what’s the best advice that you’ve ever been given?
Oh I don’t know, it was probably to do whatever you want, basically.
is there something you’re working on right now?
Not anything big. I have a few projects, jobs from people here and there, but I always like to keep myself busy with my own work, too. It’s never anything super big, like, oh, I am going to do a series - it’s whatever pops into my head when I am by myself, or just walking around - I guess within the next month I am working on a holiday card.. Yeah..
are you excited for Thanksgiving or Christmas?
Probably Christmas, which is sad, because I always go home for it, and in LA it’s still like 80-90 degree weather, so.. It makes me sad, because I’m coming from straight-up snow to the sunny part. The weather is what I like about LA, but it’s only around Christmas when I feel really sad and I wish that LA wasn’t LA, and that it would snow on Christmas day.
what makes a good day?
Lately, what I’ve been really enjoying is sitting on the couch, knitting with a candle lit, watching Avatar: Last Airbender, eating hot cheetos. Yeah, that’s my perfect day, basically.
do you have a favourite character in the show?
what is your favourite thing to do in New York?
There’s that cafe that I told you about, the one we were thinking of going to in the East Village. I used to live right there, and I used to go there like three times a week. But now I live quite far, so whenever I’m in the area, I have to stop by and that is my favourite place. I just sit there and draw and drink coffee. And I love hanging out by myself there.
what inspires you?
Uh…. Nothing? This is really hard! I don’t really catch what inspires me. Yes. i can say that other illustrators’ work inspires me, but it doesn’t really get me hardcore motivated to work right there on the spot. I think what I really learned about myself is when I went through a creative slump, and it was really hard for me to draw, or rather to be happy with anything I draw, I realized that all I needed to do was give time to myself, just to draw in my sketchbook - whatever I wanted to, whatever was going on in my mind; just to hang out by myself. After that slump, I went to that cafe - I wasn’t going there with the intention to make something, I just went in, and I started drawing something, and it hit me - I was right back to being inspired again. It comes out of nowhere. I guess it’s usually when I’m giving time to myself.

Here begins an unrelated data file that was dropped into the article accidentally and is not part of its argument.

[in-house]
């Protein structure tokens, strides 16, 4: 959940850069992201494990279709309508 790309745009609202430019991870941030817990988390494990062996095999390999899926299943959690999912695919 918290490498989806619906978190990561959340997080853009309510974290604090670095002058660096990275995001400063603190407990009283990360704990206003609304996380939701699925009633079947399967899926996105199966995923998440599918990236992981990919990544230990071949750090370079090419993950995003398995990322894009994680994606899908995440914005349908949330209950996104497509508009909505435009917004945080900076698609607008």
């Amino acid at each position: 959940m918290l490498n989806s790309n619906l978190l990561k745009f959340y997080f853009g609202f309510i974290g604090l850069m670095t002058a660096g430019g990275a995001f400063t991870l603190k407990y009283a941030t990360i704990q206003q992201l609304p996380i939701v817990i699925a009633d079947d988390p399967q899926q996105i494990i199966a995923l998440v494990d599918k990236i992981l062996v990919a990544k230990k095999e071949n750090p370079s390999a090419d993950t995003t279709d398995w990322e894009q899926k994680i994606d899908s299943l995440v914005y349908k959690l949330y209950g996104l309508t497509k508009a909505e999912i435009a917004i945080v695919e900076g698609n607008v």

you work in a studio with other people, right?
Yes, four other girls.
are you all illustrators?
Yes. we are. I know three of the girls because they graduated a year above me, and the fourth one graduated with me in my year, and she was in illustration.
do you find that you influence each other in your work?
Oh yeah. Me and Emmy are really interested in the same stuff, and we always like each other’s work, and we always motivate each other. It’s always similar projects that we like doing, too.
any music recommendations?
I’ve been listening to a lot of classical music lately. It helps me focus a lot. I’m not really listening to anything but the music itself, and the instruments itself - and it really helps me focus on my work a lot. I turn on Pandora, and I select a composer, and play it in the background while I work.